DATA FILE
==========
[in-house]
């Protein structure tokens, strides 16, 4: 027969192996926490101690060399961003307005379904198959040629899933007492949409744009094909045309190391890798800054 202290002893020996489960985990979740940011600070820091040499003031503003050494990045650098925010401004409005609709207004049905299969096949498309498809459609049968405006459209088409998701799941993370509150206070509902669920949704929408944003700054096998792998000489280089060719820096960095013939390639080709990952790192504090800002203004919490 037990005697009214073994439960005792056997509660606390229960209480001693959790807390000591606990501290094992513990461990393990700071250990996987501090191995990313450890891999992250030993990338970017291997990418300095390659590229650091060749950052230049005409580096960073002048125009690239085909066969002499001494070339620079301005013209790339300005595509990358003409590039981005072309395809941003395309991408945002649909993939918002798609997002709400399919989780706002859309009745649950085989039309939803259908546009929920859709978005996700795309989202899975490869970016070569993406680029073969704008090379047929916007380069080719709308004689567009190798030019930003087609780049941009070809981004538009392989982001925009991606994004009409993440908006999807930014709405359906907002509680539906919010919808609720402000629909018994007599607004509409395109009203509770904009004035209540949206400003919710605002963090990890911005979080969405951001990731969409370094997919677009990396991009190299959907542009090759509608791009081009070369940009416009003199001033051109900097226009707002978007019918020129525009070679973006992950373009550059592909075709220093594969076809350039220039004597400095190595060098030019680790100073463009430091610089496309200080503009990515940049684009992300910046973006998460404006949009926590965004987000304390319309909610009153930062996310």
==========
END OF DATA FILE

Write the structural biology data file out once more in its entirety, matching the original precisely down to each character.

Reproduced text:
[in-house]
């Protein structure tokens, strides 16, 4: 027969192996926490101690060399961003307005379904198959040629899933007492949409744009094909045309190391890798800054 202290002893020996489960985990979740940011600070820091040499003031503003050494990045650098925010401004409005609709207004049905299969096949498309498809459609049968405006459209088409998701799941993370509150206070509902669920949704929408944003700054096998792998000489280089060719820096960095013939390639080709990952790192504090800002203004919490 037990005697009214073994439960005792056997509660606390229960209480001693959790807390000591606990501290094992513990461990393990700071250990996987501090191995990313450890891999992250030993990338970017291997990418300095390659590229650091060749950052230049005409580096960073002048125009690239085909066969002499001494070339620079301005013209790339300005595509990358003409590039981005072309395809941003395309991408945002649909993939918002798609997002709400399919989780706002859309009745649950085989039309939803259908546009929920859709978005996700795309989202899975490869970016070569993406680029073969704008090379047929916007380069080719709308004689567009190798030019930003087609780049941009070809981004538009392989982001925009991606994004009409993440908006999807930014709405359906907002509680539906919010919808609720402000629909018994007599607004509409395109009203509770904009004035209540949206400003919710605002963090990890911005979080969405951001990731969409370094997919677009990396991009190299959907542009090759509608791009081009070369940009416009003199001033051109900097226009707002978007019918020129525009070679973006992950373009550059592909075709220093594969076809350039220039004597400095190595060098030019680790100073463009430091610089496309200080503009990515940049684009992300910046973006998460404006949009926590965004987000304390319309909610009153930062996310």